US Patent 6912559 (filing and priority dates both July 30th, 1999) is for what appears to be the Newton-Raphson algorithm for 1/x and 1/sqrt(x) as well as four instructions, two initial-estimate instructions and two NR-step instructions.
But didn't such instructions or methods exist way before 1999? The Cray-1 (1975) and Cray X-MP (1982) both did floating-point division using reciprocal estimates, so the concept must not have been unknown at the time.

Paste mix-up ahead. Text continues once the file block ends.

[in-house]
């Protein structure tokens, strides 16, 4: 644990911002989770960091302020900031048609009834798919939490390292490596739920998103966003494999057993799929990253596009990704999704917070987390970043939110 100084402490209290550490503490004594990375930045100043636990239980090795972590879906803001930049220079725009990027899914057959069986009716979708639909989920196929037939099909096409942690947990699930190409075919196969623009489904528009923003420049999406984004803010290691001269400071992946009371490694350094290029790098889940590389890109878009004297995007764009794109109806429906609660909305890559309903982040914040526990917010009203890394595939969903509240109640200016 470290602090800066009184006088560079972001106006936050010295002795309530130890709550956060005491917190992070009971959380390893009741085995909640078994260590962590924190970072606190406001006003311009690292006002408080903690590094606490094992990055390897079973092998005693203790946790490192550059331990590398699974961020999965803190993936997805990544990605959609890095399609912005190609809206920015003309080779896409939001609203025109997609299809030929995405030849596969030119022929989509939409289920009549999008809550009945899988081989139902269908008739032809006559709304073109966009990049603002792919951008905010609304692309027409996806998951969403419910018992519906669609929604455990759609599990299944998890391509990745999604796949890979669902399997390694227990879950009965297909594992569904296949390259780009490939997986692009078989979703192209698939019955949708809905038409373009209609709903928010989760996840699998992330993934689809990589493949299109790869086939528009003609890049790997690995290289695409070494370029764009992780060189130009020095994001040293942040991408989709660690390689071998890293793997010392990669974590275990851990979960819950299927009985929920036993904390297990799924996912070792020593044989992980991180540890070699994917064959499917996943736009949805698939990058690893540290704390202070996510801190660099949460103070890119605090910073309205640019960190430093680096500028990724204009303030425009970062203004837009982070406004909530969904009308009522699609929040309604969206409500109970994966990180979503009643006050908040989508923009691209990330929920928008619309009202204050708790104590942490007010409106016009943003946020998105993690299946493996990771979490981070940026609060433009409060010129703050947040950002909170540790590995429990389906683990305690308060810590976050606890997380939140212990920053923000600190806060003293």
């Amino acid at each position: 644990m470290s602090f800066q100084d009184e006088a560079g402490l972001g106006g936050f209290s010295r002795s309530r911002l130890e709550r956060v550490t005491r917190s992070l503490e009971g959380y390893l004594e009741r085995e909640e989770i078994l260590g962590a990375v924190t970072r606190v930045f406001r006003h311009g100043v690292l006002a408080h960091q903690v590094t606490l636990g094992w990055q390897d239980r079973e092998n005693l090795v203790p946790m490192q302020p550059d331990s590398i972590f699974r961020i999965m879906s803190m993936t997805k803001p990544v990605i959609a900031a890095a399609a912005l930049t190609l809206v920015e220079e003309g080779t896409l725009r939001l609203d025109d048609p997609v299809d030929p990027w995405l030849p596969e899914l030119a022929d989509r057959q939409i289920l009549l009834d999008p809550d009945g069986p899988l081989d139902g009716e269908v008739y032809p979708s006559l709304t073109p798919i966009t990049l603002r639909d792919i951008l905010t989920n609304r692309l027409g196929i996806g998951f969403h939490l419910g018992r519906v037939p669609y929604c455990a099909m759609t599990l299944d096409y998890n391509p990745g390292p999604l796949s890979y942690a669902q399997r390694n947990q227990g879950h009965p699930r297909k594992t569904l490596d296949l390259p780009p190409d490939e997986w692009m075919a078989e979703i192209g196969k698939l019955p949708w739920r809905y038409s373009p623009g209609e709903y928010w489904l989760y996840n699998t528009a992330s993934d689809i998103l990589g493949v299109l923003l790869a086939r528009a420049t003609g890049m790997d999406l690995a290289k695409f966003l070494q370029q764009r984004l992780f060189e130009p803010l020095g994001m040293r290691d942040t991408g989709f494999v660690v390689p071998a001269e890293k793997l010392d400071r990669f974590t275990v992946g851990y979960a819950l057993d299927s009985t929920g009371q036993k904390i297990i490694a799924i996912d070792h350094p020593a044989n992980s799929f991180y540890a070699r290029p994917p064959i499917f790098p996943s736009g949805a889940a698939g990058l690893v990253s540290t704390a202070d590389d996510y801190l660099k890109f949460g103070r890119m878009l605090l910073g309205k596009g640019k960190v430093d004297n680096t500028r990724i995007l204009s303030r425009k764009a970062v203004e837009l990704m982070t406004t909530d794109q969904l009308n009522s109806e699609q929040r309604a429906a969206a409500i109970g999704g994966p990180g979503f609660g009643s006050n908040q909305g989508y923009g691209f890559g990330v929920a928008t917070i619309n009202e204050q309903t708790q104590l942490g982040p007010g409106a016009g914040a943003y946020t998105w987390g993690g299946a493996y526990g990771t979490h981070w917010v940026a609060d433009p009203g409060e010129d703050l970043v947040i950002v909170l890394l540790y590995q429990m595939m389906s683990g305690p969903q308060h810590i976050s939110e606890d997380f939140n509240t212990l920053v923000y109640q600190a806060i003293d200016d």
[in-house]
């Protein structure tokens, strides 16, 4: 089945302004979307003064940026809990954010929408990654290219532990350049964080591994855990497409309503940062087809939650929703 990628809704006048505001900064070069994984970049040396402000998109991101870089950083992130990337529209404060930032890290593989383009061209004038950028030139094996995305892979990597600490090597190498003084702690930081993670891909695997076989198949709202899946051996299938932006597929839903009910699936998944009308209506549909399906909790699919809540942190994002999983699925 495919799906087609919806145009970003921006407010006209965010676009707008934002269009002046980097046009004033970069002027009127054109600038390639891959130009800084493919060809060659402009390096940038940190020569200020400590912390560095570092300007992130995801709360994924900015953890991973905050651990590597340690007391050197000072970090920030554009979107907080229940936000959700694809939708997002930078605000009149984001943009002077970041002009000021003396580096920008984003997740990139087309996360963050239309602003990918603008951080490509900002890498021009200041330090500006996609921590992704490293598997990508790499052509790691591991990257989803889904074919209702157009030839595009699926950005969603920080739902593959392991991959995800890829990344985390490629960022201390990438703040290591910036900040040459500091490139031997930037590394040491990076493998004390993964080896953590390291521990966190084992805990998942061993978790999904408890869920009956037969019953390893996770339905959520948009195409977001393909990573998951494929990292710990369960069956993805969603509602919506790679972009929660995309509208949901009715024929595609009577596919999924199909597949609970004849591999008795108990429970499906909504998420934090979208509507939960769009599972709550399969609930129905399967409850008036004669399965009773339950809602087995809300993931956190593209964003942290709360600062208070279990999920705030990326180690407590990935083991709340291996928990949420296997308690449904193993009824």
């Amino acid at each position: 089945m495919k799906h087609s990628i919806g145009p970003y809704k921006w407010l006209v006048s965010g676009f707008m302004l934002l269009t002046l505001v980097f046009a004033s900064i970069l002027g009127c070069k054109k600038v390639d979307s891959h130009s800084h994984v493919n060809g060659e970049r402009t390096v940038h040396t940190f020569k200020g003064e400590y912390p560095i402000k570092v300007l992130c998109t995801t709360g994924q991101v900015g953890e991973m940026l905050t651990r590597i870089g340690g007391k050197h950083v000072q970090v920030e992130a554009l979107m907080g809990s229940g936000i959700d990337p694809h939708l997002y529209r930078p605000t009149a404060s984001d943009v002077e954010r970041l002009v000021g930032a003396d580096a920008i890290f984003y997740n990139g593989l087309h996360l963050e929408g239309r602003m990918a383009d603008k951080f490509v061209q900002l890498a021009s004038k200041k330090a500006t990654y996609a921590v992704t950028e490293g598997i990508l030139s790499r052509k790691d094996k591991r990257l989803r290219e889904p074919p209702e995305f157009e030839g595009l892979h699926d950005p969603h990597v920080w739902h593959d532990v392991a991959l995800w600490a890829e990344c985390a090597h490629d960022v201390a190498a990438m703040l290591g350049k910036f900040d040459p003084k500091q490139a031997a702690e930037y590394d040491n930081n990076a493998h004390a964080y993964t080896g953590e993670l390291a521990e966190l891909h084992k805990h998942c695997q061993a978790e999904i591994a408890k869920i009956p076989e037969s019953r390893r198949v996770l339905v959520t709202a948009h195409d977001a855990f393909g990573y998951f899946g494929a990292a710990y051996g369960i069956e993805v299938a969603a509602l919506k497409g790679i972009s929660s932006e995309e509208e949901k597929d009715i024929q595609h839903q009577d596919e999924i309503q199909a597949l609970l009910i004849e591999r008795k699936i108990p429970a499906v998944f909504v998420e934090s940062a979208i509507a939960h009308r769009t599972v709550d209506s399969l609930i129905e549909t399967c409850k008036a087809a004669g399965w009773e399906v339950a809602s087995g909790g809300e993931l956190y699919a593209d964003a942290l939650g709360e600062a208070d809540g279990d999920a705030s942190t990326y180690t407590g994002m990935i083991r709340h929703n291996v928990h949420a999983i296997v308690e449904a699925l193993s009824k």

In 1981, the book "The Architecture of Pipelined Computers" by Peter M. Kogge even mentioned of the Cray-1 in a casually throwaway fashion on p. 171 that
"Most vector instructions have the same format as their scalar equivalents, that is a 16-bit instruction having a 7-bit opcode and specification of three of the vector registers. The operations that may be specified include add, subtract, multiply, reciprocal estimate, logicals, and shifts." (emphasis added)
In 1998 AMD released the AMD K6-2, which implemented the 3DNow! instruction set extensions that contained amongst others a reciprocal/reciprocal square root estimate and step.